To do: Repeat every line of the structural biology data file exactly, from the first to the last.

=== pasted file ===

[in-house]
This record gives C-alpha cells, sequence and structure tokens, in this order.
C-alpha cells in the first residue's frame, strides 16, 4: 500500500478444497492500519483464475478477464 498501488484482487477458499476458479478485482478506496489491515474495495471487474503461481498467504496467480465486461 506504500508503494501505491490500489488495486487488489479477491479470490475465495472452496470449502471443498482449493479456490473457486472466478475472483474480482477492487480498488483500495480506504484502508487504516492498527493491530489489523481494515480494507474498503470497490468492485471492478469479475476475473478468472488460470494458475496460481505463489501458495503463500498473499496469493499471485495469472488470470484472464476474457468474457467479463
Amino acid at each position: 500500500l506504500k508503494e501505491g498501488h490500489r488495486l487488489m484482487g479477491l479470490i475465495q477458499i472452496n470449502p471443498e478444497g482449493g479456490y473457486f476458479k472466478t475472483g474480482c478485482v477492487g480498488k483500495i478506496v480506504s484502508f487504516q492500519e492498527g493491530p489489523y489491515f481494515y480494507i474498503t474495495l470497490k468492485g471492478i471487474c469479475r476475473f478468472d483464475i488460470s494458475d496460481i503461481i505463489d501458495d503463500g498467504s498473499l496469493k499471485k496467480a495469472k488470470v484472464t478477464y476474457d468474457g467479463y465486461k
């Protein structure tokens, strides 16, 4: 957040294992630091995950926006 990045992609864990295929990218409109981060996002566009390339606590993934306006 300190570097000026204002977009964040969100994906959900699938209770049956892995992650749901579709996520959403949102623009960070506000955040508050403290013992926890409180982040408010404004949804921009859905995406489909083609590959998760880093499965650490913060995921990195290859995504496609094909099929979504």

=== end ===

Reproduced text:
[in-house]
This record gives C-alpha cells, sequence and structure tokens, in this order.
C-alpha cells in the first residue's frame, strides 16, 4: 500500500478444497492500519483464475478477464 498501488484482487477458499476458479478485482478506496489491515474495495471487474503461481498467504496467480465486461 506504500508503494501505491490500489488495486487488489479477491479470490475465495472452496470449502471443498482449493479456490473457486472466478475472483474480482477492487480498488483500495480506504484502508487504516492498527493491530489489523481494515480494507474498503470497490468492485471492478469479475476475473478468472488460470494458475496460481505463489501458495503463500498473499496469493499471485495469472488470470484472464476474457468474457467479463
Amino acid at each position: 500500500l506504500k508503494e501505491g498501488h490500489r488495486l487488489m484482487g479477491l479470490i475465495q477458499i472452496n470449502p471443498e478444497g482449493g479456490y473457486f476458479k472466478t475472483g474480482c478485482v477492487g480498488k483500495i478506496v480506504s484502508f487504516q492500519e492498527g493491530p489489523y489491515f481494515y480494507i474498503t474495495l470497490k468492485g471492478i471487474c469479475r476475473f478468472d483464475i488460470s494458475d496460481i503461481i505463489d501458495d503463500g498467504s498473499l496469493k499471485k496467480a495469472k488470470v484472464t478477464y476474457d468474457g467479463y465486461k
């Protein structure tokens, strides 16, 4: 957040294992630091995950926006 990045992609864990295929990218409109981060996002566009390339606590993934306006 300190570097000026204002977009964040969100994906959900699938209770049956892995992650749901579709996520959403949102623009960070506000955040508050403290013992926890409180982040408010404004949804921009859905995406489909083609590959998760880093499965650490913060995921990195290859995504496609094909099929979504």